More than 200 supporters gathered on both sides of the U.S.-Mexico border near Nogales, Arizona, Sept. 25, the eve of the World Day of Migrants and Refugees, to accompany 25 families seeking asylum in the United States.
The Kino Border Initiative -- a Jesuit-run organization that promotes border and immigration policies that affirm the dignity of the human person -- is supporting the families, who are fleeing violence in various parts of Latin America.
"President Biden, save our asylum!" chanted marchers in English and Spanish as they gathered at the border fence for a rally at which several migrants shared their testimonies.
Christopher Kerr, executive director of the Ignatian Solidarity Network -- of which the Kino Border Initiative is a part -- told Catholic News Service from the Mexican side of the border that the migrants were not trying to cross the border illegally, but were trying to assert their legal right to asylum.
"We need to be aware that our country isn't upholding the legal right to asylum," said Kerr. "People are facing grave danger in their home countries, in places like Guatemala or Honduras or Mexico. We're not upholding that right -- to have their story heard."
During the 2020 campaign, President Joe Biden promised to roll back "on Day 1" a Trump administration policy known as the Migration Protection Protocols policy, or "Remain in Mexico," requiring those seeking asylum to await their hearing in Mexico, He also promised to stop the use of Title 42.
Title 42 is a provision of U.S. public health law activated by the Trump administration to expel migrants at the border, with the exception of minors, over COVID-19 concerns.
Biden did end the "Remain in Mexico" policy immediately, though the U.S. Supreme Court recently ordered the administration to reinstate that policy -- which it has not done.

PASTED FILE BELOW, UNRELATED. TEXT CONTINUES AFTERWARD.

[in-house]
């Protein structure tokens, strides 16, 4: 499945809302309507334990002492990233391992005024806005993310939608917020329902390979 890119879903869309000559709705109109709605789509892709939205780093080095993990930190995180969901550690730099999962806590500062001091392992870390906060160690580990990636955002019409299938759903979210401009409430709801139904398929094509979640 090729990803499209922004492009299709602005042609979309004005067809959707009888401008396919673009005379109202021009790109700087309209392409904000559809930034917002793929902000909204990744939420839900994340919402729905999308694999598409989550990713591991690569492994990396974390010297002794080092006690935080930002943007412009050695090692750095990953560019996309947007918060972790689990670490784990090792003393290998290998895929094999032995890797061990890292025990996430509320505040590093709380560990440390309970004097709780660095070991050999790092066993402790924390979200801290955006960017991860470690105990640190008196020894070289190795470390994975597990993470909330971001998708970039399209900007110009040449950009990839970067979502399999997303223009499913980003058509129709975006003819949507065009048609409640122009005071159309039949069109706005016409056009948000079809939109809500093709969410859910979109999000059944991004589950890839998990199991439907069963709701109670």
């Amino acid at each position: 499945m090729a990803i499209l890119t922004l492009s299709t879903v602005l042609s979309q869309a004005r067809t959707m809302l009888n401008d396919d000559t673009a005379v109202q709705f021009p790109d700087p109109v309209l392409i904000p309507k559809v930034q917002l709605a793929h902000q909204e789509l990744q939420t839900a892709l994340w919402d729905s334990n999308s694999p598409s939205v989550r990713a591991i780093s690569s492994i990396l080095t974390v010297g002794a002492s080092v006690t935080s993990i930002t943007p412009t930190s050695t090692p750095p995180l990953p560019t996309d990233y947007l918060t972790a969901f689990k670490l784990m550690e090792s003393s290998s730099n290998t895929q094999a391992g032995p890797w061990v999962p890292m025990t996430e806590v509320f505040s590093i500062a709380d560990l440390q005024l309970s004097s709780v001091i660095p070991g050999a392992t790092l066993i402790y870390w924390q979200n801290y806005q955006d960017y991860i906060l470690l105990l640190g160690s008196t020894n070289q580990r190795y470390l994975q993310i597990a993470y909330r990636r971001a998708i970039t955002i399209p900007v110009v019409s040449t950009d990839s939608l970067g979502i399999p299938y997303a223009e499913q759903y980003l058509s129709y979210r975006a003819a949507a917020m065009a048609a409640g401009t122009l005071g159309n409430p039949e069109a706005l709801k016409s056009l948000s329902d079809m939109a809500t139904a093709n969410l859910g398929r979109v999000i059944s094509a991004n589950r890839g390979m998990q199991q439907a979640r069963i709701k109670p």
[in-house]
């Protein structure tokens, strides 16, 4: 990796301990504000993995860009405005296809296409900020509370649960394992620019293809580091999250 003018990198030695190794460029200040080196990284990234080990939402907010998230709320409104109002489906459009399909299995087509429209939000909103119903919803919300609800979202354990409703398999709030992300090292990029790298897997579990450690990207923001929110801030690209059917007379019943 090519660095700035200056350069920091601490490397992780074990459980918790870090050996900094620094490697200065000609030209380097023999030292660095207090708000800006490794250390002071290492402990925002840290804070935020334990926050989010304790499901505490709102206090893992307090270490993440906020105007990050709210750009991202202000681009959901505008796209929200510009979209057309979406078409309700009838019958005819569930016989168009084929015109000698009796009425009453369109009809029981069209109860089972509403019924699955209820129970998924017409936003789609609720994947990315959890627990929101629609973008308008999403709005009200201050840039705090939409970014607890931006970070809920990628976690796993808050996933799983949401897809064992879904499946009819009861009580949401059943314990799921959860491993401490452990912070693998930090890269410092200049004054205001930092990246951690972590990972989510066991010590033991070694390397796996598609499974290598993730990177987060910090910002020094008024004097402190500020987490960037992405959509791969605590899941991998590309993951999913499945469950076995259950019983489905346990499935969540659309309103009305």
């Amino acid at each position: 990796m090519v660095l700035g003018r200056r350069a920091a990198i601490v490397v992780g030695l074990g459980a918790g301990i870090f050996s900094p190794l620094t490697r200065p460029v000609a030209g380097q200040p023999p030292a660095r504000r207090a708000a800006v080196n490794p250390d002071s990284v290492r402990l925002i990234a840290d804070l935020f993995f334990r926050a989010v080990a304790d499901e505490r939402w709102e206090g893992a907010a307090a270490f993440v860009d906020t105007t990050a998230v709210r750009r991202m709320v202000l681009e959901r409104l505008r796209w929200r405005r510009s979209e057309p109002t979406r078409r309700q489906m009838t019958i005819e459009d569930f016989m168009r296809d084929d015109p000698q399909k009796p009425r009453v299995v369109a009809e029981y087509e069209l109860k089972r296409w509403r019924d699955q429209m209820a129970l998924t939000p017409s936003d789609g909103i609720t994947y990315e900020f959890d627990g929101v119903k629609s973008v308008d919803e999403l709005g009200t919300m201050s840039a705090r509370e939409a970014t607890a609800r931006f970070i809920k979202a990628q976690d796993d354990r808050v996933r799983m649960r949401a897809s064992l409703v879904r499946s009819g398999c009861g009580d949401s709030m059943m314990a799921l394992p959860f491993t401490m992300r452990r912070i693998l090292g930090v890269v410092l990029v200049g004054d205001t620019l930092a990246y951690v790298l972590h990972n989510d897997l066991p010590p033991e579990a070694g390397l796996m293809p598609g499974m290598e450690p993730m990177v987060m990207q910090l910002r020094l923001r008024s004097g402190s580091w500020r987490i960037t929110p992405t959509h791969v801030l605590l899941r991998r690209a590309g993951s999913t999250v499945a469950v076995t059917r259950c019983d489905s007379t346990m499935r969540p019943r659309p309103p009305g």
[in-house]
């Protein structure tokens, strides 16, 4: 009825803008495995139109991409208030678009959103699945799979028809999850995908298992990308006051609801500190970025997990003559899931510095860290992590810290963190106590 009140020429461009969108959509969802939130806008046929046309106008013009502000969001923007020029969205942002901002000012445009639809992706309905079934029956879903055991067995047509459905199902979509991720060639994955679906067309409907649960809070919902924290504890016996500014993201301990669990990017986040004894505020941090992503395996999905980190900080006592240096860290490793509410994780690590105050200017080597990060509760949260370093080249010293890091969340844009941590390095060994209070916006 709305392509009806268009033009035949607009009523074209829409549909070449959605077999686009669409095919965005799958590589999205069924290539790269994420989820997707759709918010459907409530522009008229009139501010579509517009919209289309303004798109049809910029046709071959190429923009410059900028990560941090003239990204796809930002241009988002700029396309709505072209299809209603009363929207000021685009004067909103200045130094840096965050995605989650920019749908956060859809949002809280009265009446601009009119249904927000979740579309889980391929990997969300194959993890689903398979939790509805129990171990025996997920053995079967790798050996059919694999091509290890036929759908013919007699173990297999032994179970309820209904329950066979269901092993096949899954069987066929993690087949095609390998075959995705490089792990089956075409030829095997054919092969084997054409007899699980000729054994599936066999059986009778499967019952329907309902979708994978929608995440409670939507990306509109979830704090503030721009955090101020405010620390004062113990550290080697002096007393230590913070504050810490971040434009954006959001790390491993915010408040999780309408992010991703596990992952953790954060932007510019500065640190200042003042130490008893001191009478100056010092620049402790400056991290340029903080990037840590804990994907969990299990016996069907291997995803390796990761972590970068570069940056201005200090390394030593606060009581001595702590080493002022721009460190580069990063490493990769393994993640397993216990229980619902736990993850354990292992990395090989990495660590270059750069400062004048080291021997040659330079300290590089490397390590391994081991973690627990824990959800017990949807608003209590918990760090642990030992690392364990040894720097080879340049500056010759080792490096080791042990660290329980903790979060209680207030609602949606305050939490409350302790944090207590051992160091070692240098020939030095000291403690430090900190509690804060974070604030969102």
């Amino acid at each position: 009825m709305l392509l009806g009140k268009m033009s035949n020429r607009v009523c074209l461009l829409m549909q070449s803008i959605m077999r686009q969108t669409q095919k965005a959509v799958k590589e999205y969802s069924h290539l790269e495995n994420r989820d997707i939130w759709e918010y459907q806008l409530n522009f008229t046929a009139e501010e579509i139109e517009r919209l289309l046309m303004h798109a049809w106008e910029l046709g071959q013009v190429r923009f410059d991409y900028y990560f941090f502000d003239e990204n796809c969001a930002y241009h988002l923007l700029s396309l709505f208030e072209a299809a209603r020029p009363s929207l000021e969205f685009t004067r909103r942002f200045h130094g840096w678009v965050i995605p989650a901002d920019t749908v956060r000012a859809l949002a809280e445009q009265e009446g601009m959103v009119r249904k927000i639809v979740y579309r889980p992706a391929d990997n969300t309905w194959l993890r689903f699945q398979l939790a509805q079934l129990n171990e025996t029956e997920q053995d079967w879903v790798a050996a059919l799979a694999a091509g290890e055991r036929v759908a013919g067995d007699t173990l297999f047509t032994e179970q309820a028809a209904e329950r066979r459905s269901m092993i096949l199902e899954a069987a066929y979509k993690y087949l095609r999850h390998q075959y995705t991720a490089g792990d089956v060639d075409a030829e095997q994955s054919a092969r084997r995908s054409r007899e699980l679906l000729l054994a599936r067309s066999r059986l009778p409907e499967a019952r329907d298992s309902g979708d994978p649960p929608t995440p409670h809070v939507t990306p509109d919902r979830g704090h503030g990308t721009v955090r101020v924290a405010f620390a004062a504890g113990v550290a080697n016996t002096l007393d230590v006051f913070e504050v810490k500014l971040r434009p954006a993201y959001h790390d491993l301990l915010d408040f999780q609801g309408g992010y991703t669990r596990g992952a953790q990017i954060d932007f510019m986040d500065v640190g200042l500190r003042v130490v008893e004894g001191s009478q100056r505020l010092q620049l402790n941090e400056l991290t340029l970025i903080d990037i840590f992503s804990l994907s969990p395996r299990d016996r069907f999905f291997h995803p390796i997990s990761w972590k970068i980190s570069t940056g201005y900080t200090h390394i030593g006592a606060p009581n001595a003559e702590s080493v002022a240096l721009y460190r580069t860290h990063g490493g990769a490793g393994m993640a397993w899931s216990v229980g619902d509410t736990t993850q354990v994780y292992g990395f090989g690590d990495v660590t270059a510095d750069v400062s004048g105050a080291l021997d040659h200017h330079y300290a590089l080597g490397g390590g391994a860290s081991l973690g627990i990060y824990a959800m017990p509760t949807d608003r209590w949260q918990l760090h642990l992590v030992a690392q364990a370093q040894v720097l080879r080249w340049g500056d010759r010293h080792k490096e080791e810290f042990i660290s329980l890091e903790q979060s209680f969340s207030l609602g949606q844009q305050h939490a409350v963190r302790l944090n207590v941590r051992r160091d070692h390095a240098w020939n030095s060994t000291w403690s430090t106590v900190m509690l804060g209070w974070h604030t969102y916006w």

But under Biden, Title 42 remains in place, despite criticism for continuing it and a court battle over it.
One speaker at the rally said most, if not all, those migrants present were vaccinated against COVID-19 and were willing to take a test to prove it. The remark was followed by a resounding "Sí!" or "Yes!" from the crowd.
"President Biden campaigned on how we'd treat asylum-seekers and other immigrants. He's the first U.S. president to talk about the situation of migrants and asylum-seekers at our border ever. Yet, look where this Biden policy is -- it's no different than what the Trump administration was doing for four years," said Kerr.
"President Biden needs to be held accountable for what he campaigned on, and we need to be held accountable for how we treat someone coming to our border, seeking safety from grave danger, from torture, threats of violence," he told CNS.
"As Catholics," he added, "we need to be the conscience in our communities, we need to be the conscience to our elected officials, and we need to carry the vision of the Gospel into the halls of Congress."
During the rally each testimony was followed by a bilingual litany, with the leader crying "Respect their right" followed by "The right to asylum!" from the crowd.
Karla, who used only her first name, said she fled Guatemala with her two children after her husband was killed because the family couldn't pay an extortion fee.
Even after arriving in Mexico, she said, she continued to face a danger of her children being kidnapped or of herself being assaulted. When she went to the border in Tijuana, Mexico, seeking asylum, she said the Border Patrol agents denied her entry and humiliated her.
"I cried along with my children, pleading and asking for help to ask for asylum. As I cried pleading to them for help, they laughed at me and my children," she said in Spanish, adding that she had a similar experience in two other border cities.
Andrés, a migrant from the Mexican state of Guerrero, said some organized crime members tortured and humiliated him, threatening to kill him and his family if he didn't cooperate.